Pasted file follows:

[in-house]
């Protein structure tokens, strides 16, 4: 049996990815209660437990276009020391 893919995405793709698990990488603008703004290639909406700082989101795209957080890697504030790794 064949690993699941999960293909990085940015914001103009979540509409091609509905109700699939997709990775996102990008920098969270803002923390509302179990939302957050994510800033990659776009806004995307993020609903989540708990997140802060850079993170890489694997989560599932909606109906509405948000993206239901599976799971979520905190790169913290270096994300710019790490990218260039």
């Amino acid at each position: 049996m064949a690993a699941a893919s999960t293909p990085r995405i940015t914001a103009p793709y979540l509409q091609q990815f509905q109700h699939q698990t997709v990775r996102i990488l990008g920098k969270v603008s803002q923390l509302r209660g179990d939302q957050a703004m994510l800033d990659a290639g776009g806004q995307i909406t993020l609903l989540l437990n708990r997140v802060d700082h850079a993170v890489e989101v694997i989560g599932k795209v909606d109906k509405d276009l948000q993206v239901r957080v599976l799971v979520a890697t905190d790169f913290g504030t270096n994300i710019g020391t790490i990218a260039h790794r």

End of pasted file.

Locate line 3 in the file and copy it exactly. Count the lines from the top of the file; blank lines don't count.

């Amino acid at each position: 049996m064949a690993a699941a893919s999960t293909p990085r995405i940015t914001a103009p793709y979540l509409q091609q990815f509905q109700h699939q698990t997709v990775r996102i990488l990008g920098k969270v603008s803002q923390l509302r209660g179990d939302q957050a703004m994510l800033d990659a290639g776009g806004q995307i909406t993020l609903l989540l437990n708990r997140v802060d700082h850079a993170v890489e989101v694997i989560g599932k795209v909606d109906k509405d276009l948000q993206v239901r957080v599976l799971v979520a890697t905190d790169f913290g504030t270096n994300i710019g020391t790490i990218a260039h790794r």